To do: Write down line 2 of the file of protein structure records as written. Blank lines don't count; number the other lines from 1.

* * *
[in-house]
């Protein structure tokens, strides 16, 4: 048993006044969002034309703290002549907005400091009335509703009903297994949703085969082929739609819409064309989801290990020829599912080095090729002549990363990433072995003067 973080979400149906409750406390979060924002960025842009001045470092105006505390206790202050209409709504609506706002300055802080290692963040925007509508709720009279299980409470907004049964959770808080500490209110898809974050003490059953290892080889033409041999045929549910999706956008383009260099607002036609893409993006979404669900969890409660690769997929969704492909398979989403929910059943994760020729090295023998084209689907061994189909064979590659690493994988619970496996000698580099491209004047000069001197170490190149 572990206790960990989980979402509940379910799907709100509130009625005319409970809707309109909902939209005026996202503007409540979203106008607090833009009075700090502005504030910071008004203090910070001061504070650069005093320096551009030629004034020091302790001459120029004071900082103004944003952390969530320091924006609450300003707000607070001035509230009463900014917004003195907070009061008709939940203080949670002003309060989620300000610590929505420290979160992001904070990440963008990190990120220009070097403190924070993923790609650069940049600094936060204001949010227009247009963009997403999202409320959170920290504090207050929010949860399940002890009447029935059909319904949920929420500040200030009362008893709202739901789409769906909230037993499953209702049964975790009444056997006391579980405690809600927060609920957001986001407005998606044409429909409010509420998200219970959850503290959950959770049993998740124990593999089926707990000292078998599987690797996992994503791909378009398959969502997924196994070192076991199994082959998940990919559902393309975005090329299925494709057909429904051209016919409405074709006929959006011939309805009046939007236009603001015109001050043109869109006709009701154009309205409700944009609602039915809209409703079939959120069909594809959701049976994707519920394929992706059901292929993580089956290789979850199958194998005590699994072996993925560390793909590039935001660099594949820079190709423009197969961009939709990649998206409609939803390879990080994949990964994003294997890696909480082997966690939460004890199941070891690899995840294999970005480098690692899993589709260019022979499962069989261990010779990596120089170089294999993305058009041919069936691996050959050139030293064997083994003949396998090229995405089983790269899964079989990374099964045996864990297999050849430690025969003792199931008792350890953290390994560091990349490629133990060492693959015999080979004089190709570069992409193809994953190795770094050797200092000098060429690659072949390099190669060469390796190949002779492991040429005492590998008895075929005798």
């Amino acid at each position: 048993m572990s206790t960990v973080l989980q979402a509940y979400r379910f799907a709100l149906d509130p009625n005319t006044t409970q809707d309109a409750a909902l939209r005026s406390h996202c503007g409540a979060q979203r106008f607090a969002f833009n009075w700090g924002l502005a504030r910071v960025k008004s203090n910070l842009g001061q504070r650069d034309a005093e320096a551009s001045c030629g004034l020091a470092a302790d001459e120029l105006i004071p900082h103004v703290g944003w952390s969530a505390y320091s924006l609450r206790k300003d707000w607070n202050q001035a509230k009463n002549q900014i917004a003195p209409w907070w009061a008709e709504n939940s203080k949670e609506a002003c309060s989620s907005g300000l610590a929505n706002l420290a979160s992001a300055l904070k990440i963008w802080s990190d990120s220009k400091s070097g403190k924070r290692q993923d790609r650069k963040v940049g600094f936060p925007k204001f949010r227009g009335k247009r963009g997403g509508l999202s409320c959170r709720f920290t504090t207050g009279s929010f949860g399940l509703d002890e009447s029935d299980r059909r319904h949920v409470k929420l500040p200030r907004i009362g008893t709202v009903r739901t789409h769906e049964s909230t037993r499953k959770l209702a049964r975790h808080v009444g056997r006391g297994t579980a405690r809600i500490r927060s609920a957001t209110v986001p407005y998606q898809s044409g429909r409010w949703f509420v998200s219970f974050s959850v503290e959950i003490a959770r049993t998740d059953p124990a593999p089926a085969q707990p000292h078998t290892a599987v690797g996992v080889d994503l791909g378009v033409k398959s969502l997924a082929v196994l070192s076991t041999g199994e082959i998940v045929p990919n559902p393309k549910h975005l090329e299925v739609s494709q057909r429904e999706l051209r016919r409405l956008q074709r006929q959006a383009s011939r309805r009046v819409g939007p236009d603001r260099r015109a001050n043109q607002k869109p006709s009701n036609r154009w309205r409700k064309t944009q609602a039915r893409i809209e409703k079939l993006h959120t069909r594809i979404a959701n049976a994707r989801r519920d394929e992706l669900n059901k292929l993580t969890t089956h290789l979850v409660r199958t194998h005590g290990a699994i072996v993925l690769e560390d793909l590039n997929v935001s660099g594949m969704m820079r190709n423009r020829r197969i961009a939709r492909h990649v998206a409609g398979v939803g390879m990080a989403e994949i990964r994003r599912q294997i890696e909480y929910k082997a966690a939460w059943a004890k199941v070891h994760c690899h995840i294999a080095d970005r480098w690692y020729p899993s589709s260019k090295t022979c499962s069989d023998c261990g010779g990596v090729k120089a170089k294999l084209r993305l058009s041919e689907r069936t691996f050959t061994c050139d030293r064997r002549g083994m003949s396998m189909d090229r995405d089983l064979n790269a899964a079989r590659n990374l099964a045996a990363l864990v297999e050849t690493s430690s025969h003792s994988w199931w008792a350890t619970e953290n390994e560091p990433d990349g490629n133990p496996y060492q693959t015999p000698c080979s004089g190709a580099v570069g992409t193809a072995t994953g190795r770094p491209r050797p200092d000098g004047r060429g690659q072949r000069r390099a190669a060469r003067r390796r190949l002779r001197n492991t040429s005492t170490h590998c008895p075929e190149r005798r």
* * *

């Protein structure tokens, strides 16, 4: 048993006044969002034309703290002549907005400091009335509703009903297994949703085969082929739609819409064309989801290990020829599912080095090729002549990363990433072995003067 973080979400149906409750406390979060924002960025842009001045470092105006505390206790202050209409709504609506706002300055802080290692963040925007509508709720009279299980409470907004049964959770808080500490209110898809974050003490059953290892080889033409041999045929549910999706956008383009260099607002036609893409993006979404669900969890409660690769997929969704492909398979989403929910059943994760020729090295023998084209689907061994189909064979590659690493994988619970496996000698580099491209004047000069001197170490190149 572990206790960990989980979402509940379910799907709100509130009625005319409970809707309109909902939209005026996202503007409540979203106008607090833009009075700090502005504030910071008004203090910070001061504070650069005093320096551009030629004034020091302790001459120029004071900082103004944003952390969530320091924006609450300003707000607070001035509230009463900014917004003195907070009061008709939940203080949670002003309060989620300000610590929505420290979160992001904070990440963008990190990120220009070097403190924070993923790609650069940049600094936060204001949010227009247009963009997403999202409320959170920290504090207050929010949860399940002890009447029935059909319904949920929420500040200030009362008893709202739901789409769906909230037993499953209702049964975790009444056997006391579980405690809600927060609920957001986001407005998606044409429909409010509420998200219970959850503290959950959770049993998740124990593999089926707990000292078998599987690797996992994503791909378009398959969502997924196994070192076991199994082959998940990919559902393309975005090329299925494709057909429904051209016919409405074709006929959006011939309805009046939007236009603001015109001050043109869109006709009701154009309205409700944009609602039915809209409703079939959120069909594809959701049976994707519920394929992706059901292929993580089956290789979850199958194998005590699994072996993925560390793909590039935001660099594949820079190709423009197969961009939709990649998206409609939803390879990080994949990964994003294997890696909480082997966690939460004890199941070891690899995840294999970005480098690692899993589709260019022979499962069989261990010779990596120089170089294999993305058009041919069936691996050959050139030293064997083994003949396998090229995405089983790269899964079989990374099964045996864990297999050849430690025969003792199931008792350890953290390994560091990349490629133990060492693959015999080979004089190709570069992409193809994953190795770094050797200092000098060429690659072949390099190669060469390796190949002779492991040429005492590998008895075929005798």